Thursday, January 12, 2012

'Opera' Magazine: “Jonathan Butcher tells the story of Coleridge-Taylor's 'lost' opera”

[Samuel Coleridge-Taylor]

SamuelColeridge-Taylor (1875-1912) is featured at The Samuel Taylor-Coleridge Foundation, is deeply involved in the observance of this year's Centennial of the composer's death. Sergio Mims of WHPK-FM in Chicago brings to our attention an article in the February 2012 issue of Opera Magazine on Coleridge-Taylor's only opera, whose title is believed to have been Thelma. It will presented on February 9, 10 and 11 at 7:30 p.m. by Surrey Opera at The Ashcroft Theatre, Croydon. Here are brief excerpts from the article:

Opera Magazine
February 2012

Jonathan Butcher tells the story of Coleridge-Taylor's 'lost' opera
Up until 1900, Samuel Coleridge-Taylor (born in 1875) had had little to do with composing for the theatre. His main body of work was choral and orchestral: his most famous opus – the one that catapaulted him to fame more or less overnight – was his major oratorio, Hiawatha's Wedding Feast, to a poem by Longfellow that Coleridge-Taylor had long admired. Sadly, although this was performed all over the world (for two weeks every summer for a good many years, at the Royal Albert Hall, alongside its companion pieces The Death of Minnehaha and Hiawatha's Departure), he made little or no money out of the work, because he had sold it outright to Novello – something he was bitterly to regret.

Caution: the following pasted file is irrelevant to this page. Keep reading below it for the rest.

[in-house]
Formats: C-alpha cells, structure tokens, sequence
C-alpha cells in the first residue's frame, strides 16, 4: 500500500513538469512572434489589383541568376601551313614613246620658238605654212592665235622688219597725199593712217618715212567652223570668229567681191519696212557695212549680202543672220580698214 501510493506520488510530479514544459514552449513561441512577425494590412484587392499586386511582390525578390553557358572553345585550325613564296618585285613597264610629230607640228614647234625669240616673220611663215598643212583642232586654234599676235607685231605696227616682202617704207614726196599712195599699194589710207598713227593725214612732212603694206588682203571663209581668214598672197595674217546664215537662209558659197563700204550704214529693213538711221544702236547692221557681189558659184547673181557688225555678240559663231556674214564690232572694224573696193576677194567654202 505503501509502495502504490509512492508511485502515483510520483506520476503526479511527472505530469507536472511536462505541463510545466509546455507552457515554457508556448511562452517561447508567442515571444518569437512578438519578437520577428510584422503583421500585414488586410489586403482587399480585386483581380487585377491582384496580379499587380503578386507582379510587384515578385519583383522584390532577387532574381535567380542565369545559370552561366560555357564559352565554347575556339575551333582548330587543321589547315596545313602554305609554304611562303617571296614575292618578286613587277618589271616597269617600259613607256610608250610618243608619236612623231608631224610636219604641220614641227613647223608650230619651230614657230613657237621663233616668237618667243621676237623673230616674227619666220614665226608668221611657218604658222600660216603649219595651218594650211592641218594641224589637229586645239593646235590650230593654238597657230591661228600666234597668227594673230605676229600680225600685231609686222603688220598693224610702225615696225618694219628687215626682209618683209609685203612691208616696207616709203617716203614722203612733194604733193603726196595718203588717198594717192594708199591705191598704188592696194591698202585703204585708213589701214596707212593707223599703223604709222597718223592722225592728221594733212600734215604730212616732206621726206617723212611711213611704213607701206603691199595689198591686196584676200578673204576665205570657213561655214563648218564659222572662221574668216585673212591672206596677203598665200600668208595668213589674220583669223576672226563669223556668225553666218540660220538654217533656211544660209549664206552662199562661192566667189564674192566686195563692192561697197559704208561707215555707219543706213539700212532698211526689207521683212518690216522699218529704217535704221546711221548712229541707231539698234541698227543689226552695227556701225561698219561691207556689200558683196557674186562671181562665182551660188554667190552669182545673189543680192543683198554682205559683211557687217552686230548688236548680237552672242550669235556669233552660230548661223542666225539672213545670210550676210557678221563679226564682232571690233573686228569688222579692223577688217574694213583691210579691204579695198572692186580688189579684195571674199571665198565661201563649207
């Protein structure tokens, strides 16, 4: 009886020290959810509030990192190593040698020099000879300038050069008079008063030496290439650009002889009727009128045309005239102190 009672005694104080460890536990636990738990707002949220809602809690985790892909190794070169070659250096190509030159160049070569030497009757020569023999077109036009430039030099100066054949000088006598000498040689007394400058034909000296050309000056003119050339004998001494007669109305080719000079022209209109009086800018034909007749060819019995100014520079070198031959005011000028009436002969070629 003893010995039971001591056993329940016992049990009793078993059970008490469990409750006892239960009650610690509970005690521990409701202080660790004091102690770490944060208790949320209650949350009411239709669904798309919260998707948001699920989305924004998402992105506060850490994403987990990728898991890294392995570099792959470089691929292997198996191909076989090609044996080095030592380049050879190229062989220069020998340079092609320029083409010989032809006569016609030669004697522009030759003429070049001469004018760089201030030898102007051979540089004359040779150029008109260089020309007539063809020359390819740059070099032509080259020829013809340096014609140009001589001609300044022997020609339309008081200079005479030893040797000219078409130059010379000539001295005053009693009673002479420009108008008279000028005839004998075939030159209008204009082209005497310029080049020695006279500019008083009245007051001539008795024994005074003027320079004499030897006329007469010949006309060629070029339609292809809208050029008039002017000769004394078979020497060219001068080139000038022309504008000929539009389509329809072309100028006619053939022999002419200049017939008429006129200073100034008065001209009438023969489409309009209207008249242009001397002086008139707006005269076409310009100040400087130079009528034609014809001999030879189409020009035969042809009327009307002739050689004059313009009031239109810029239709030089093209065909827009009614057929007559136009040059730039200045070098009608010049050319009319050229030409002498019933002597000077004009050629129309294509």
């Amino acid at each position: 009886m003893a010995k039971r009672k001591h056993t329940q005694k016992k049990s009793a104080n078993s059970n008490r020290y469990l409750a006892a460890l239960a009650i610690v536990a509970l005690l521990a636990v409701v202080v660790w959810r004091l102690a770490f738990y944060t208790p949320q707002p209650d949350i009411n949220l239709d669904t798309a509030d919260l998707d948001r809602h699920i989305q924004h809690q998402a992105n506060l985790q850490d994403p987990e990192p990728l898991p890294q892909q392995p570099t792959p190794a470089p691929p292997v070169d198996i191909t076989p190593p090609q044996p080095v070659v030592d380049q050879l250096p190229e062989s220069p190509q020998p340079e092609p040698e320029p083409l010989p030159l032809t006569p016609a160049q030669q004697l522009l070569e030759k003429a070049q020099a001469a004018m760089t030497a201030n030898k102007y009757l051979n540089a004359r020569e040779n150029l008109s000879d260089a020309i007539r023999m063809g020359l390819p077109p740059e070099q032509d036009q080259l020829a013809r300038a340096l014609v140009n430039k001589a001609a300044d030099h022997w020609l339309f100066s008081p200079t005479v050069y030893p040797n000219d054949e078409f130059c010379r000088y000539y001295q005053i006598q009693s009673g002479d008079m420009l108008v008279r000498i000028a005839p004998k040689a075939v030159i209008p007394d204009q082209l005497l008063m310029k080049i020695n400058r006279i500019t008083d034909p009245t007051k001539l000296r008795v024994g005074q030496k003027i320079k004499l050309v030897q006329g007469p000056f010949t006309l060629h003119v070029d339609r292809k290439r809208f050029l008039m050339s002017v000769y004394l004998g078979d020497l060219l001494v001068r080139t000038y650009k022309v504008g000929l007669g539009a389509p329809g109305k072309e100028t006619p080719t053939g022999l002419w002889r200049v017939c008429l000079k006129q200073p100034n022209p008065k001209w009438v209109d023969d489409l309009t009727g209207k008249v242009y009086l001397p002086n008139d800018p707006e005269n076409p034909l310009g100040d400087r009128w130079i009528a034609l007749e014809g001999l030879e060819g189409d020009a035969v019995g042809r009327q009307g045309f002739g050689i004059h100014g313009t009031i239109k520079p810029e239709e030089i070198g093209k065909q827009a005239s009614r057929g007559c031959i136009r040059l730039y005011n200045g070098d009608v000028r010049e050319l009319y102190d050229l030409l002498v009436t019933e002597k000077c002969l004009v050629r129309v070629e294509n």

“It was the great and revered actor and theatre manager Herbert Beerbohm Tree who engaged Coleridge-Taylor to write incidental music for one of his productions in 1900 – Herod, a play by Stephen Phillips. This happy association was to continue until Coleridge-Taylor's untimely death from pneumonia in 1912 at the age of 37. As he became more and more interested in the theatre, the Croydon-based composer was also to become more and more conscious of his mixed-race heritage.”

“His involvement with the theatre, with all its colourful characters, magic and intrigue, may well have been the spark Coleridge-Taylor needed to spur him on to write his only opera, as between 1907 and 1909 he was actively engaged in composing what we now believe he would have called Thelma. Had he lived longer, he might well have changed the title to The Amulet, an early consideration, but that can only be speculation.”

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